The Obama administration said Thursday that a $400 million cash payment to Iran seven months ago was contingent on the release of a group of American prisoners.
It is the first time the U.S. has so clearly linked the two events, which critics have painted as a hostage-ransom arrangement.
State Department spokesman John Kirby repeated the administration's line that the negotiations to return the Iranian money — from a military equipment deal with the U.S.-backed shah in the 1970s — were conducted separately from the talks to free four U.S. citizens in Iran. But he said the U.S. withheld the delivery of the cash as leverage until Iran permitted the Americans to leave the country.
"We had concerns that Iran may renege on the prisoner release," Kirby said, citing delays and mutual mistrust between countries that severed diplomatic relations 36 years ago. As a result, he explained, the U.S. "of course sought to retain maximum leverage until after the American citizens were released. That was our top priority."
Both events occurred Jan. 17, fueling suspicions from Republican lawmakers and accusations from GOP presidential nominee Donald Trump of a quid pro quo that undermined America's longstanding opposition to ransom payments.
Earlier this month, after the revelation the U.S. delivered the money in pallets of cash, the administration flatly denied any connection between the payment and the prisoners.
"Reports of link between prisoner release & payment to Iran are completely false," Kirby tweeted at the time.
The money comes from an account used by the Iranian government to buy American military equipment in the days of the shah. The equipment was never delivered after the shah's government was overthrown in 1979 and revolutionaries took American hostages at the U.S. Embassy in Tehran. The two sides have wrangled over that account and numerous other financial claims ever since.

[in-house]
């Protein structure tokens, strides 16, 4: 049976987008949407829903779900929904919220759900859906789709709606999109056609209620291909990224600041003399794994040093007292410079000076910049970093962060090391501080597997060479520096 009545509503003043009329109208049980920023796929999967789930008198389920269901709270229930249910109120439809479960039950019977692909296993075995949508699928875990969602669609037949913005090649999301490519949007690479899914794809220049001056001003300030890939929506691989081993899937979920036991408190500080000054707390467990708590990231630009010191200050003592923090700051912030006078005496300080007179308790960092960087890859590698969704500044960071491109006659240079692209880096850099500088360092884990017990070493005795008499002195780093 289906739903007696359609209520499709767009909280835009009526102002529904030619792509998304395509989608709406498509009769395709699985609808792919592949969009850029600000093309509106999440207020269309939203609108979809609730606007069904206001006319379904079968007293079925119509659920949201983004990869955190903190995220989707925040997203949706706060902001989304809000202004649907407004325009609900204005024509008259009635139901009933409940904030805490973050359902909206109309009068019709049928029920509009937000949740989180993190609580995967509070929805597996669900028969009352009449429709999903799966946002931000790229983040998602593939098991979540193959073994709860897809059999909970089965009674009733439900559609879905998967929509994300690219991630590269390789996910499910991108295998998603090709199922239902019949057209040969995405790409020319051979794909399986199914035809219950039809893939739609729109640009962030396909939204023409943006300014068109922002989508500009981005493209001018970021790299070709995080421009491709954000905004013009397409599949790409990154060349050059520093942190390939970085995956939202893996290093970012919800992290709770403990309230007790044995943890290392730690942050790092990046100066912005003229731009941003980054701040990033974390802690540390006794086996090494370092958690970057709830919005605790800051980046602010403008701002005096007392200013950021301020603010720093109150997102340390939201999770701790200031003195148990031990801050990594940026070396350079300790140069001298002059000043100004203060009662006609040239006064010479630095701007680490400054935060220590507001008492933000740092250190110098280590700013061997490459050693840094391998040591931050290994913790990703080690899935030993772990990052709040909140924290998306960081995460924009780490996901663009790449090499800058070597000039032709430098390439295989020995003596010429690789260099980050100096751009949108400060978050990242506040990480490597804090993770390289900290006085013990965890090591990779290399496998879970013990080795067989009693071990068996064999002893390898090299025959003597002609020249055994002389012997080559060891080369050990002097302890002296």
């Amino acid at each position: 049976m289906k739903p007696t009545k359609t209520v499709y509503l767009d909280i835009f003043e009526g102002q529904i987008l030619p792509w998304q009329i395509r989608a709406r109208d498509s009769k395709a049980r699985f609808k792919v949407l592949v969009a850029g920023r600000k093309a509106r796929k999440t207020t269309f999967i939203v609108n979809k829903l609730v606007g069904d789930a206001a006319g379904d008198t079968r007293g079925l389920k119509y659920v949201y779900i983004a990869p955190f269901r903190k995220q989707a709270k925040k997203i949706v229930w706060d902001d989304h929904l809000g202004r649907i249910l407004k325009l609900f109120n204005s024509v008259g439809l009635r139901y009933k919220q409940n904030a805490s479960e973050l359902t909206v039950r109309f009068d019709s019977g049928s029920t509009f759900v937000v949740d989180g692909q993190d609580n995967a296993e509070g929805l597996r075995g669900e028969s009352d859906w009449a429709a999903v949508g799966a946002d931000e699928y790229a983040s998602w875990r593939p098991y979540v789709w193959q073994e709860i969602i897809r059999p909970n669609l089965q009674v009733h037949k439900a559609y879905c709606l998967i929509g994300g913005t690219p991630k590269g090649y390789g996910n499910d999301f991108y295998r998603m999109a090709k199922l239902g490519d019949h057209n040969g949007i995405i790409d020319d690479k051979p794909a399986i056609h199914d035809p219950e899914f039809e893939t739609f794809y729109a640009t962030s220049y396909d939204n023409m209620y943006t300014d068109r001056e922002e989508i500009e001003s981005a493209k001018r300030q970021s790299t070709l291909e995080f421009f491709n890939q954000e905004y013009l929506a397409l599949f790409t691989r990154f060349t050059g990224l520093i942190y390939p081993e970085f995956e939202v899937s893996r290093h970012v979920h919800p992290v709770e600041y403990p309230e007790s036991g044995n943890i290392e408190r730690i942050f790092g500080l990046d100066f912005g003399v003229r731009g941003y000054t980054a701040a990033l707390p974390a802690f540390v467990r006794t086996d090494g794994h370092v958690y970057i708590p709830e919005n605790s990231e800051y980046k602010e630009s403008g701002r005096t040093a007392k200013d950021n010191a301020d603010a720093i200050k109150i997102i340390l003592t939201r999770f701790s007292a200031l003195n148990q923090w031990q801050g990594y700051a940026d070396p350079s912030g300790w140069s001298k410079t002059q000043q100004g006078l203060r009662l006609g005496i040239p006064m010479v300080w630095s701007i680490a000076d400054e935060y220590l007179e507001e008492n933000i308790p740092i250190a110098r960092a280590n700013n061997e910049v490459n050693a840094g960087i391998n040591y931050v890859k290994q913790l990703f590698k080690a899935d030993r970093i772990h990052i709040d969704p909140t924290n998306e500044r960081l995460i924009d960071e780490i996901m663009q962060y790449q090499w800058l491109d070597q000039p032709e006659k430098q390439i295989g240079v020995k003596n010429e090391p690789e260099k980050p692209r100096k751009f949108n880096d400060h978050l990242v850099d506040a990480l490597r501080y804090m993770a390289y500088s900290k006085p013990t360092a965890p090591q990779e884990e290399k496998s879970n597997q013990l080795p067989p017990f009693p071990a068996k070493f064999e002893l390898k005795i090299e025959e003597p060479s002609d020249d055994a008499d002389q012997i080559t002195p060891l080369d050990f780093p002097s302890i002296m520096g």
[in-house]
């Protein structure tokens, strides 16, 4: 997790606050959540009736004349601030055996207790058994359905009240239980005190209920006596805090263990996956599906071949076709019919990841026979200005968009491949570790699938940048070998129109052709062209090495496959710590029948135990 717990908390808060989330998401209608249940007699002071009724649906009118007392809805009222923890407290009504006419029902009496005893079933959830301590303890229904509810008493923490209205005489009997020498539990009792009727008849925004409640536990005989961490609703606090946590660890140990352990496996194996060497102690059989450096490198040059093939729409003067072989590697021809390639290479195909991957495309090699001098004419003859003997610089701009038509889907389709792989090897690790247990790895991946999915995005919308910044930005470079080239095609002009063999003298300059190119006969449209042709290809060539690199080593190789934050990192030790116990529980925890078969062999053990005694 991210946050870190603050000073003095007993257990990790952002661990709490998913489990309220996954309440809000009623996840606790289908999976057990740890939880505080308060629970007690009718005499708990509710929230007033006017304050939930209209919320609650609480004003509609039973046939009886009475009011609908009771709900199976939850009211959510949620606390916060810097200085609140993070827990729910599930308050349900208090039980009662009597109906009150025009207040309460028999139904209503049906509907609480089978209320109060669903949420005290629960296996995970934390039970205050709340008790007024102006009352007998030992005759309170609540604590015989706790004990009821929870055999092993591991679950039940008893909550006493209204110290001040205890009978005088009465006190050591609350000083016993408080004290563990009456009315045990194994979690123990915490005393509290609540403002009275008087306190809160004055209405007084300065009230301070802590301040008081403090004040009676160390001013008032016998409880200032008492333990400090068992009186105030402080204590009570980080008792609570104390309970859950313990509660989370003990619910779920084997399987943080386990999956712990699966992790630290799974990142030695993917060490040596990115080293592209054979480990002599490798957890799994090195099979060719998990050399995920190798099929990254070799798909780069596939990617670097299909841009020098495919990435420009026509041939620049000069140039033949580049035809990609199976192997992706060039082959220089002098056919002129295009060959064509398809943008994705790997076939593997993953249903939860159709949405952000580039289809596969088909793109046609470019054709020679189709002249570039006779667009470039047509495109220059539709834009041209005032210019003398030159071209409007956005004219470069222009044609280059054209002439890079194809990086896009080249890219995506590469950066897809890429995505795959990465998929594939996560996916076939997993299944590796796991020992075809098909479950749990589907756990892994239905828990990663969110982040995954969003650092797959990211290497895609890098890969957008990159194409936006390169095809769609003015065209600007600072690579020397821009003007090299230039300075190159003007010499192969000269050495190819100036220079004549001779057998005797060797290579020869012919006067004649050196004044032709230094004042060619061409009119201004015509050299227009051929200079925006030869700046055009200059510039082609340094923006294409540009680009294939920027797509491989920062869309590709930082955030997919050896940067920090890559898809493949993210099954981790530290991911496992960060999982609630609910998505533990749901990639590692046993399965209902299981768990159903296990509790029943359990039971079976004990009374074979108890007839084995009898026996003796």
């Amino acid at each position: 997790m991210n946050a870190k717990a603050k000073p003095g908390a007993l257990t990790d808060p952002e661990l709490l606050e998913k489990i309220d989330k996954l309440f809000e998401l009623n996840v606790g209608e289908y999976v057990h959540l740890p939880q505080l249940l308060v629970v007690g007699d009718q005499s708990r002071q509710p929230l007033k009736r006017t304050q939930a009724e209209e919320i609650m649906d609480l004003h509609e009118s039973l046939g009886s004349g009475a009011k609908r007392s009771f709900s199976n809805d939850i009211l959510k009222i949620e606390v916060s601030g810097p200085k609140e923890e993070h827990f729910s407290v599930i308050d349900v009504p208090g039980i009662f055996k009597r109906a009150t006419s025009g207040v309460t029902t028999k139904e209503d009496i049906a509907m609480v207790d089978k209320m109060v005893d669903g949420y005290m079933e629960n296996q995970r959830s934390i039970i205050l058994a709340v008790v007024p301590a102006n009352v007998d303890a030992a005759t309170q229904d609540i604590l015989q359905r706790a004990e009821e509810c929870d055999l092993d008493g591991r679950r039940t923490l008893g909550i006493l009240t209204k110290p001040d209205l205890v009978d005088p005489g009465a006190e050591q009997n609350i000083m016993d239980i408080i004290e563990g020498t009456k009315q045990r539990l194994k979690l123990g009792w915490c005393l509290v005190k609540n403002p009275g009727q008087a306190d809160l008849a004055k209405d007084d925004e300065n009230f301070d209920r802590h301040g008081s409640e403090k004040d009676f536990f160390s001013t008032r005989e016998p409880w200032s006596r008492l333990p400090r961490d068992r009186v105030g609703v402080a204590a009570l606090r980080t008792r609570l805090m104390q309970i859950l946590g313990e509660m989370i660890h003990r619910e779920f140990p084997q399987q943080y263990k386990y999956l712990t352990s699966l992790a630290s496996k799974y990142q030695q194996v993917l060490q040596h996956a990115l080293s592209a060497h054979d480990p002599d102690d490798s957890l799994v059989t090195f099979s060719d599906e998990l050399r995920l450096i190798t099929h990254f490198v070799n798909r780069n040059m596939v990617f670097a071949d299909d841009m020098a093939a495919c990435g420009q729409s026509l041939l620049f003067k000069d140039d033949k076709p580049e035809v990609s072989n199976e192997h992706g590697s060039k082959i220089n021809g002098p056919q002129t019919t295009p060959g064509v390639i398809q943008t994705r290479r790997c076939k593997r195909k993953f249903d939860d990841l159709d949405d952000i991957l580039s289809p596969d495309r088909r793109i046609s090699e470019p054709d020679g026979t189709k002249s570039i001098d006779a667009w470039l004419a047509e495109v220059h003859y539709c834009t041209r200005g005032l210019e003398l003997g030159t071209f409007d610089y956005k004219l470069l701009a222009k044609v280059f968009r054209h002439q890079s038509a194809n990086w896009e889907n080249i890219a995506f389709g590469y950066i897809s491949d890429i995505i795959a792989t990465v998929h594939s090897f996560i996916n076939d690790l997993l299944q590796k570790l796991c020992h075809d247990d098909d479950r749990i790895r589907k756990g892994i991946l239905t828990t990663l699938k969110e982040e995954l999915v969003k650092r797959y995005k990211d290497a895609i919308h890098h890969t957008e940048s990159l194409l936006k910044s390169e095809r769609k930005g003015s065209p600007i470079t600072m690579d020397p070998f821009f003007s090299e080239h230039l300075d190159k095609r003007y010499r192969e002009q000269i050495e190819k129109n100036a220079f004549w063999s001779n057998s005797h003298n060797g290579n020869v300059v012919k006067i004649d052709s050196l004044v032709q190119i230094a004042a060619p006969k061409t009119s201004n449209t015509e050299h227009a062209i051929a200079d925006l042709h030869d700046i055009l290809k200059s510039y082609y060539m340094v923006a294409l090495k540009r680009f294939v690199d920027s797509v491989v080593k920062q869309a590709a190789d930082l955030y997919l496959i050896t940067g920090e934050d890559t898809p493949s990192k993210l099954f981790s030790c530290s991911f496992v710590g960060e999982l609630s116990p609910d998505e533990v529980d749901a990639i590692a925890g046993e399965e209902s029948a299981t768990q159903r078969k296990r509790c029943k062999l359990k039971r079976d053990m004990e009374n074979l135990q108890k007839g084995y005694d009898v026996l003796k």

The agreement was the return of the $400 million, plus an additional $1.3 billion in interest, terms that Obama described as favorable compared to what might have been expected from a tribunal set up in The Hague to rule on pending deals between the two countries. U.S. officials have said they expected an imminent ruling on the claim and settled with Tehran instead.
Some Iranian officials immediately linked the payment to the release of four Americans, including Washington Post reporter Jason Rezaian, who had been held in Iranian prisons.
Another of the prisoners, pastor Saeed Abedini, also had linked the two events. He said that as the prisoners waited for hours at an airport to leave Iran, a senior Iranian intelligence official informed them their departure depended on the plane with the cash. U.S. officials had pinned the delays on difficulties finding Rezaian's wife and mother, and ensuring they could depart Iran with him.